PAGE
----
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A long way home

Shome Basu | Updated on April 03, 2020 Published on April 02, 2020

As residents stay indoors and migrants leave for their home towns, Delhi looks like a ghost town

A 21-day lockdown imposed by the government to curb the spread of Covid-19 left the financially poor and marginalised in a state of despair across the country. Migrant workers in cities such as Delhi, where lakhs gather for work, were the most affected.

Unprepared for the shutdown and with no avenues of income or societal support, they were left stranded.

These images are from the first week of the national lockdown. Delhi looked like a ghost town within hours of the unprecedented shutdown that started on March 25. Only police personnel were present at certain places to ensure citizens remained behind doors. In many places, the poor could be seen roaming around in search of food.

Even as state borders closed down, daily wagers began marching on foot in large numbers, hoping to reach their home states.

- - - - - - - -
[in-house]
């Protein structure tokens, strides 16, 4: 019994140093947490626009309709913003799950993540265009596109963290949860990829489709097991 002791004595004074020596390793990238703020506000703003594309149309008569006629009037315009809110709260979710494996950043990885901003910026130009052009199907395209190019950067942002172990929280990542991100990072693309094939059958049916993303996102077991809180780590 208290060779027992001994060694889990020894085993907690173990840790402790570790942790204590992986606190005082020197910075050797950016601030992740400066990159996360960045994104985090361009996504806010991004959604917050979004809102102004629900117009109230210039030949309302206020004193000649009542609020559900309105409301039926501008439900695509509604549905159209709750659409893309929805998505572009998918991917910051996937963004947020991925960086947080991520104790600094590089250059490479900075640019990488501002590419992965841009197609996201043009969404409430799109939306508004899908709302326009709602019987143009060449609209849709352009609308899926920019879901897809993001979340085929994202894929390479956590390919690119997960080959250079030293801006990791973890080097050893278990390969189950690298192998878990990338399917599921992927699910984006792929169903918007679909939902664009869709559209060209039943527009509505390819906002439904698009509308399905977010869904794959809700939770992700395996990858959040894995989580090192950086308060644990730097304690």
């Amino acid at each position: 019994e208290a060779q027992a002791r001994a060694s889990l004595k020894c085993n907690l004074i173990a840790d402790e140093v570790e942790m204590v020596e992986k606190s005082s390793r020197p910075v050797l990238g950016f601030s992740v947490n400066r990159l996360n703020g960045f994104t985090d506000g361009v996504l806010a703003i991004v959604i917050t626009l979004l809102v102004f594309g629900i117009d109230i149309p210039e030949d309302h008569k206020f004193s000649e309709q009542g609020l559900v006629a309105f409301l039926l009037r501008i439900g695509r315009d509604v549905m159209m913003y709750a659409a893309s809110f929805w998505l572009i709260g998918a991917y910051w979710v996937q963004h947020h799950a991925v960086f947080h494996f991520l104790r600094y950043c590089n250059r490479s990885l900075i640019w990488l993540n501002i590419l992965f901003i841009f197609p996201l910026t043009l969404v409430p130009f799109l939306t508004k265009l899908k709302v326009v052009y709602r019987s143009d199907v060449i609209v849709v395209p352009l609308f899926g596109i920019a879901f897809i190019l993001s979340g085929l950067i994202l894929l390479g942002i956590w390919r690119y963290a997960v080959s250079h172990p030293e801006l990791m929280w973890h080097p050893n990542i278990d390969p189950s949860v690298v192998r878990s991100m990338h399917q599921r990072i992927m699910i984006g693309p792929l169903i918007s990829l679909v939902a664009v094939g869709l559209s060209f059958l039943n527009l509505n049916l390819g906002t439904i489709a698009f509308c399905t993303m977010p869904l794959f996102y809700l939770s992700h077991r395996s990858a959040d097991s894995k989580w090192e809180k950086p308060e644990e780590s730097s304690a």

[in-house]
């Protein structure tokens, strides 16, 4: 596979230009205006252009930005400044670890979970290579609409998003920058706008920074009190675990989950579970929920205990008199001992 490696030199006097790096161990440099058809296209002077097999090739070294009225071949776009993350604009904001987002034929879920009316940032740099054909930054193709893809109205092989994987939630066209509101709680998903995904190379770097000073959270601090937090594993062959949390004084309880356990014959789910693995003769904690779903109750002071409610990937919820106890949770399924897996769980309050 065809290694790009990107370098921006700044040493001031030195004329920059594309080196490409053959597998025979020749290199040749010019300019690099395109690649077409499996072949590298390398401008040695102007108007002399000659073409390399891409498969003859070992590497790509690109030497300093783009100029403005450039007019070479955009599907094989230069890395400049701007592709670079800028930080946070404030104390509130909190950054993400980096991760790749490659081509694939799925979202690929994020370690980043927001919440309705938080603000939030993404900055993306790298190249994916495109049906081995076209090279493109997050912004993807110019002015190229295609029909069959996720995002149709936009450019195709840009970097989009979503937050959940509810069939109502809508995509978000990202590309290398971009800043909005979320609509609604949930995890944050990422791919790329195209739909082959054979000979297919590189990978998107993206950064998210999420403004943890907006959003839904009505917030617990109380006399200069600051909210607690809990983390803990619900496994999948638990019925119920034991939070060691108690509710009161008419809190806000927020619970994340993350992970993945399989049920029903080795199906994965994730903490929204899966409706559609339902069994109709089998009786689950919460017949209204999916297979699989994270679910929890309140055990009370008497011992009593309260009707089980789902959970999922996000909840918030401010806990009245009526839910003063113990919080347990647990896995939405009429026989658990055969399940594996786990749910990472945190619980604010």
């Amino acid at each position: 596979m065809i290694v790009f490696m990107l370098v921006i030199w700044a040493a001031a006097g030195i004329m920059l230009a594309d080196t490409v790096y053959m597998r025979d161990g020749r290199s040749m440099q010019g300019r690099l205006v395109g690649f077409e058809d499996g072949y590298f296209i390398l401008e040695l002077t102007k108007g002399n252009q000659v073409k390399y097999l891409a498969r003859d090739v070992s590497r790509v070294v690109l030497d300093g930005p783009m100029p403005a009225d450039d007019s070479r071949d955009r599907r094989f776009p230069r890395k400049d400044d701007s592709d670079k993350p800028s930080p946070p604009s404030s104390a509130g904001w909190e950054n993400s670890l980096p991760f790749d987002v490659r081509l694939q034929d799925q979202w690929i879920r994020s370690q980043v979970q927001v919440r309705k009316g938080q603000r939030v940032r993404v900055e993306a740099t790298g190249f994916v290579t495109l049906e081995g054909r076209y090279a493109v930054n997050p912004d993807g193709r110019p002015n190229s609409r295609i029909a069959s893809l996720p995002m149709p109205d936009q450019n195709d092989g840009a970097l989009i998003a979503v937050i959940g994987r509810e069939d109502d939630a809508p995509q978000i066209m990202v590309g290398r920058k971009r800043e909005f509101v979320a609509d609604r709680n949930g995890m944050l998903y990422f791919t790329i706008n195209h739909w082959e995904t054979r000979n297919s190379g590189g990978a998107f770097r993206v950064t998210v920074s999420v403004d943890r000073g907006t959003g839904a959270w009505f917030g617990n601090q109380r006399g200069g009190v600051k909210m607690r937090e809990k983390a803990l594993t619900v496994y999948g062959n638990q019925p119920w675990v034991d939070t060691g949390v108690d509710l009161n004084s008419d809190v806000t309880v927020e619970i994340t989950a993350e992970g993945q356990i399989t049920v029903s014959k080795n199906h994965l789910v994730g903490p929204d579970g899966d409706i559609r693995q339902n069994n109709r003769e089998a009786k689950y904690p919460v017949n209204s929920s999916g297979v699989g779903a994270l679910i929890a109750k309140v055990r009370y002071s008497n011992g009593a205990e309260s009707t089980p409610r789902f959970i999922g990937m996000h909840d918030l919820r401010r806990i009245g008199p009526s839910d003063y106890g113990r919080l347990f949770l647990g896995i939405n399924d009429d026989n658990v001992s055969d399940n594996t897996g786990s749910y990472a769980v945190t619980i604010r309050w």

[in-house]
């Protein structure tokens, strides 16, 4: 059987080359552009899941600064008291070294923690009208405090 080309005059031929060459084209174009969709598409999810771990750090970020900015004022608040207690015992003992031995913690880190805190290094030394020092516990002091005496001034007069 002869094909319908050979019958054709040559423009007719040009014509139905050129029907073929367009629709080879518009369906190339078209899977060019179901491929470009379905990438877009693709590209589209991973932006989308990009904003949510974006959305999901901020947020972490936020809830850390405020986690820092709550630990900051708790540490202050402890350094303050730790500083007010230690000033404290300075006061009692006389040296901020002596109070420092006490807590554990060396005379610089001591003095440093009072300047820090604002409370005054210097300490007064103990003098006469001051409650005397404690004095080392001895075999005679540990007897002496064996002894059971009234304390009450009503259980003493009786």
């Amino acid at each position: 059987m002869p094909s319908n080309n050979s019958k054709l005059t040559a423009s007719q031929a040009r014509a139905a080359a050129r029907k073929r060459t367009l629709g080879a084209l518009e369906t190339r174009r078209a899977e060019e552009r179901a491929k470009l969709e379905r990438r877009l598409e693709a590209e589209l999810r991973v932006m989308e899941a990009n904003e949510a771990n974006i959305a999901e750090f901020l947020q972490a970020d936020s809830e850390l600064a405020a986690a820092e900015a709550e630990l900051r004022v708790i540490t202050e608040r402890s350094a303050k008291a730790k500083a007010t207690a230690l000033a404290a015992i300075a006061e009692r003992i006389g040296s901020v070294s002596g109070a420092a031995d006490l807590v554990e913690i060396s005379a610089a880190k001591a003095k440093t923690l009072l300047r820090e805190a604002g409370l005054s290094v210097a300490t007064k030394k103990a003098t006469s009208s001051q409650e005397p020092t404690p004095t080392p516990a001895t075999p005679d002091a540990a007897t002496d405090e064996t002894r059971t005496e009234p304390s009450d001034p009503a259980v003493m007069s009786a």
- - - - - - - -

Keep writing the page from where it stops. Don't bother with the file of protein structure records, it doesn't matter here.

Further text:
A common reason for this mass reverse-migration was uncertainty about the future and the desire to be back in familiar surroundings in difficult times. Stranded without cash and any means of transport, they had little choice but to make the arduous journey by foot to their villages in the states of Uttar Pradesh, Madhya Pradesh, Chhattisgarh and Bihar.

Even the fear of the police didn’t stop them. Many wanted the government to help them tide over the crisis. The heat took a toll on families carrying little water and food. There have been reports of deaths due to accidents and exhaustion.

Shome Basu is a Delhi-based photojournalist

Published on April 02, 2020